After the citizens doused the night fire, the next morning both Cullen Bohannon and Ruth search for Ezra. It is Mickey McGinnes who voiced that Ezra may have still been in the church during the fire. The boy may have hidden beneath the floor boards, the place where Ezra had hidden McGinnes, when Sidney Snow was arresting the railroad workers and searching for the Irishman in a previous episode. And soon after, though he is not shown, they find Ezra.

Ruth then wavers from both grief and rage, obviously born from an inborn maternal instinct. This perhaps, from Ruth having suffered a miscarriage from an affair with Joseph Black Moon in a previous season. And while in last season three, she takes in the then traumatized Ezra after he escapes from Thor Gunderson who had killed his parents. She even voiced so much to Cullen Bohannon before Ezra's burial as she says, "I never deserved to be a mother."

Immediately after the burial and while Ruth is still dressed in a black dress, Sidney Show arrives again to have a showdown in the middle of the street with Cullen Bohannon. Yet as Bohannon advances but only to arrest, two shots are fired. And all witnesses are shocked that those shots came from Ruth. Nevertheless from upcoming episode scenes, Sidney Snow is being treated for gunshot wounds while there is the dilemma of what to do about Ruth.

Having watched that episode then made me think about villains in story entertainment, and why they capture our interest. And this is what I've gathered so far.

Sometimes, we can learn from villains. In the scene from Star Wars, Episode IV: A New Hope, Darth Vader says to the six commanders, "Don't be too proud of this technological terror you've constructed. The ability to destroy a planet is insignificant next to the power of the force," he says, while standing next to Governor Tarkin as they are aboard the Death Star. And as evil as he is, he's right. For he is talking about asymmetrical warfare, a lesson we all learned from September 11, 2001 -- as the terrorists while guided by their beliefs, and ingenuity, had used low tech means, which were utility knives and box cutters.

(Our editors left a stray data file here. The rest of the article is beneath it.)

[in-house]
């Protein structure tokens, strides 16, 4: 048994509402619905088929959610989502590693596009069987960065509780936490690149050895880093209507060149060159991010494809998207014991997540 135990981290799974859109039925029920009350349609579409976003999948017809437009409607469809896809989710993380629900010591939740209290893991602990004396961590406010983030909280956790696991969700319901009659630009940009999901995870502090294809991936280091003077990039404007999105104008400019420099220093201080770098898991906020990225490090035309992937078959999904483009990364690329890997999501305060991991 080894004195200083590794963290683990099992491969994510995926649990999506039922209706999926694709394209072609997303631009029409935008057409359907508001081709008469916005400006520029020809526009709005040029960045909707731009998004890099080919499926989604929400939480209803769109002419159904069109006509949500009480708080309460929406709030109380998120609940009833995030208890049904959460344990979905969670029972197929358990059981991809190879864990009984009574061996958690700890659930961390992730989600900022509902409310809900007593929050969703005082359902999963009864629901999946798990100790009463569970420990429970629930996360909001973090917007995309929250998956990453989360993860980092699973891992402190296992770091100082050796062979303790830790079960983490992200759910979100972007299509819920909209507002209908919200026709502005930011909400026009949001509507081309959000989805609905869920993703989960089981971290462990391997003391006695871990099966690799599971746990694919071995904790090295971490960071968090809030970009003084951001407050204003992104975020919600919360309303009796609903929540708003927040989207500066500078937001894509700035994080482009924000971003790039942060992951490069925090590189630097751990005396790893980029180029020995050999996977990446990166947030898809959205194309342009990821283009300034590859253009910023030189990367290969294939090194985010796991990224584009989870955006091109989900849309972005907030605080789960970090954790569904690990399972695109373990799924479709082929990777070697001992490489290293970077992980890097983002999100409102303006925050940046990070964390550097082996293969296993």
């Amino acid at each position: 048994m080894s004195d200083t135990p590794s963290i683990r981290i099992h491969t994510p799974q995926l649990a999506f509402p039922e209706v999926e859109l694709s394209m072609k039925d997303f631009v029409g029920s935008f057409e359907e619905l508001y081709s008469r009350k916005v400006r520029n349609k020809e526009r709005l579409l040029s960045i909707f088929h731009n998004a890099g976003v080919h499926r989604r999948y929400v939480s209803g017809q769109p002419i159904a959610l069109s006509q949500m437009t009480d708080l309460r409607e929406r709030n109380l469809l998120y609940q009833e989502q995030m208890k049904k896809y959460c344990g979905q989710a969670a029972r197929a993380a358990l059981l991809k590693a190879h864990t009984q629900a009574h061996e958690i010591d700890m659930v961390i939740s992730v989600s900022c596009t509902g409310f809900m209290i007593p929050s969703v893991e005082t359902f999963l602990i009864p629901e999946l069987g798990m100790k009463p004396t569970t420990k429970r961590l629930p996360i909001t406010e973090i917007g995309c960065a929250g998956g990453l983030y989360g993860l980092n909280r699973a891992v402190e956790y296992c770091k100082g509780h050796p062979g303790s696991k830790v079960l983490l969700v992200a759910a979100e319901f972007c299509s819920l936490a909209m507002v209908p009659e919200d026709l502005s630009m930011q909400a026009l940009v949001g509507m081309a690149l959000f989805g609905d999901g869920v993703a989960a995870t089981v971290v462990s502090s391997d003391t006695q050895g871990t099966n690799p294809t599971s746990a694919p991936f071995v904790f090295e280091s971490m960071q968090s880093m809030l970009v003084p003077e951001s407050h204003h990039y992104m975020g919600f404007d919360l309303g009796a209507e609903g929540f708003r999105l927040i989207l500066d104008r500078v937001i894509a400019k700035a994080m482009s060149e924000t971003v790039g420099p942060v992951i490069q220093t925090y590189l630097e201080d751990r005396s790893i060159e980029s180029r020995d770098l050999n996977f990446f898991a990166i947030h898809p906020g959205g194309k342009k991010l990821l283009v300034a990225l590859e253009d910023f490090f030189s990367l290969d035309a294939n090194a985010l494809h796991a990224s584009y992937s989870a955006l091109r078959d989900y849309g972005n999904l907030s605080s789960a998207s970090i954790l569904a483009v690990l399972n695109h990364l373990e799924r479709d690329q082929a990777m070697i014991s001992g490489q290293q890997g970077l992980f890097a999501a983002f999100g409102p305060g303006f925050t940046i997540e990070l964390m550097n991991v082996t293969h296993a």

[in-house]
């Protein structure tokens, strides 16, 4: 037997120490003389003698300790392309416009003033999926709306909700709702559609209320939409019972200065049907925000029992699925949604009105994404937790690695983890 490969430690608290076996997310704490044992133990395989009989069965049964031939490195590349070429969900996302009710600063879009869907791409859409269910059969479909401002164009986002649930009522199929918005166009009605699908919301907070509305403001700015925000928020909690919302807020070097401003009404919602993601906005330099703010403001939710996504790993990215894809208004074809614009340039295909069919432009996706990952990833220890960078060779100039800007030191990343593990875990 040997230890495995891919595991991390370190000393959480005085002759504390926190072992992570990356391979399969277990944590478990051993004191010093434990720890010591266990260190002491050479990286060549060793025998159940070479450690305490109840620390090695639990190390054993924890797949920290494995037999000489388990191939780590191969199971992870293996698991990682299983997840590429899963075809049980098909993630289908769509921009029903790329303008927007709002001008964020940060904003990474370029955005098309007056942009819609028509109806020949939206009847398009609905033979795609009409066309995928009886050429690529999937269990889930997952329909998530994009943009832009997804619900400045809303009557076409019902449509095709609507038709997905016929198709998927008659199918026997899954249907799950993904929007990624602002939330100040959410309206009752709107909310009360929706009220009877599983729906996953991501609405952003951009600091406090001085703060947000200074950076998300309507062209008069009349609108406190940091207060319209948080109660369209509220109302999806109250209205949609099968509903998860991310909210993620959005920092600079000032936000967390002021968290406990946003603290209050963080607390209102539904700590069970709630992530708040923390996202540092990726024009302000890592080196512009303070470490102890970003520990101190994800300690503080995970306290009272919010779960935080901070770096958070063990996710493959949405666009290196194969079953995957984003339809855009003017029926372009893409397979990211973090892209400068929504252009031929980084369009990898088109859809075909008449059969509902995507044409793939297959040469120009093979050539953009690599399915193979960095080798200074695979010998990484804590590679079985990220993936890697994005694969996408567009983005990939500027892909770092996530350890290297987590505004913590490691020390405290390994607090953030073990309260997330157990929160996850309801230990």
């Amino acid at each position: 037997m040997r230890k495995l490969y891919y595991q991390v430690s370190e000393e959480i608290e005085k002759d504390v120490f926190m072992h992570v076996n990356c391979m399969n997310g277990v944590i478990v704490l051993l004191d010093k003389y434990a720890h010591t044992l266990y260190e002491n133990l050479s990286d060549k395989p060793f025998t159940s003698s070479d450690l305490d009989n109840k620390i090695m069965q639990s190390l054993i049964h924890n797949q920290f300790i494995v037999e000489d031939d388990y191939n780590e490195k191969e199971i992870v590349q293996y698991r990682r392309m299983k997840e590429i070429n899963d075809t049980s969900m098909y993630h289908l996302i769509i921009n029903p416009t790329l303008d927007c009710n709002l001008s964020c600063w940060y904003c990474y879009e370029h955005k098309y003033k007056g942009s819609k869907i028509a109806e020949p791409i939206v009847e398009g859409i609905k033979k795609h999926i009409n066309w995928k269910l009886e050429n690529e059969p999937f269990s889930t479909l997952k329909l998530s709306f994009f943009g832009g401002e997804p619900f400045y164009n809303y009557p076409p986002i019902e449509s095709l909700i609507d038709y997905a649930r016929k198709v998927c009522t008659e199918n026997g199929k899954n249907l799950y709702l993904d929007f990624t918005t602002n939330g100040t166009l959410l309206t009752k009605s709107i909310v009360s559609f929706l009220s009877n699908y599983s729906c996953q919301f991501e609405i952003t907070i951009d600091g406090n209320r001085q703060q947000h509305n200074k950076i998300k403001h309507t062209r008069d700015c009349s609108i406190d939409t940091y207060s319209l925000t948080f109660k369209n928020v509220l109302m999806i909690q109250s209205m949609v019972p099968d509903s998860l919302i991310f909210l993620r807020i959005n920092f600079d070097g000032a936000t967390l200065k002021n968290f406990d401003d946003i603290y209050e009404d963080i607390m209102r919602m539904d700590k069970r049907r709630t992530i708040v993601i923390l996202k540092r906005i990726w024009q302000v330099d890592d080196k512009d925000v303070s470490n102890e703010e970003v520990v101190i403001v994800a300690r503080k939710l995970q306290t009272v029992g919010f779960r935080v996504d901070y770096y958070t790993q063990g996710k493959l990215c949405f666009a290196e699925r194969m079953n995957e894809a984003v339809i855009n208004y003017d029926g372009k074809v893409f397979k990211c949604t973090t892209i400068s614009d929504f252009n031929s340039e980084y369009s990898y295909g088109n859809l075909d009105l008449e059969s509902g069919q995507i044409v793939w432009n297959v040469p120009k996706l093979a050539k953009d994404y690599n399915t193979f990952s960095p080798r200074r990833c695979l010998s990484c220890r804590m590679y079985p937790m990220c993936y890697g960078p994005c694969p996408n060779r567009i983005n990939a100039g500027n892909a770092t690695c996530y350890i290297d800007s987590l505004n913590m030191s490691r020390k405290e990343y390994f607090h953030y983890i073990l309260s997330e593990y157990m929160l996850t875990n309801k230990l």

Sometimes also, a hero can become a villain. In the graphic novel Injustice: Gods Among Us, based on the video game, Superman becomes a villain. It begins as Superman tells Batman welcome news that his wife Lois is pregnant. Yet soon after, they discover Lois is kidnapped by the Joker. Quickly, Batman issues a priority alert to all Justice League members and reserves to find her. Yet eventually Superman does find Lois, unconscious after an operation by the Joker and his female companion Harley Quinn while standing over her. But the tragedy begins.

Waking up from a gas mixed with fear toxin and a diluted form of Kryptonite, Superman thinks Lois is Doomsday, all planned by the Joker. Thinking he had battled Doomsday in space, he later realizes he killed Lois and their unborn baby. Lois also had a heart monitor, which when it stopped, had detonated a nuclear bomb in Metropolis killing thousands of lives. All of this enrages Superman, who later kills the Joker. Keep in mind also, this is an alternate reality story.

Wonder Woman tries to console Superman, but to no avail. For Superman appoints himself before the United Nations as leader and begins a world totalitarian rule. Next, he brands Batman as a terrorist, who sees that humanity has a right to self-governance.

Superman also kills Oliver "Ollie" Queen as Green Arrow, who sides with Batman. Known perhaps as the first social progressive superhero, if you were to call Ollie Queen a bleeding heart liberal, all he would do is smile. But also wealthy like Bruce Wayne/Batman, the expert archer may take umbrage if you called him a limousine liberal, since he always puts his life on the line. In this story, he aids Batman at a crucial moment in their fight against Superman before he dies. For of all the superheroes, Batman knows there's a fine line between being a hero, and being a villain. Anson Mount star of Hell on Wheels even says as such from quote from Internet Movie Data Base (IMDb) as he says, "I think all of us have a hero and a villain in us."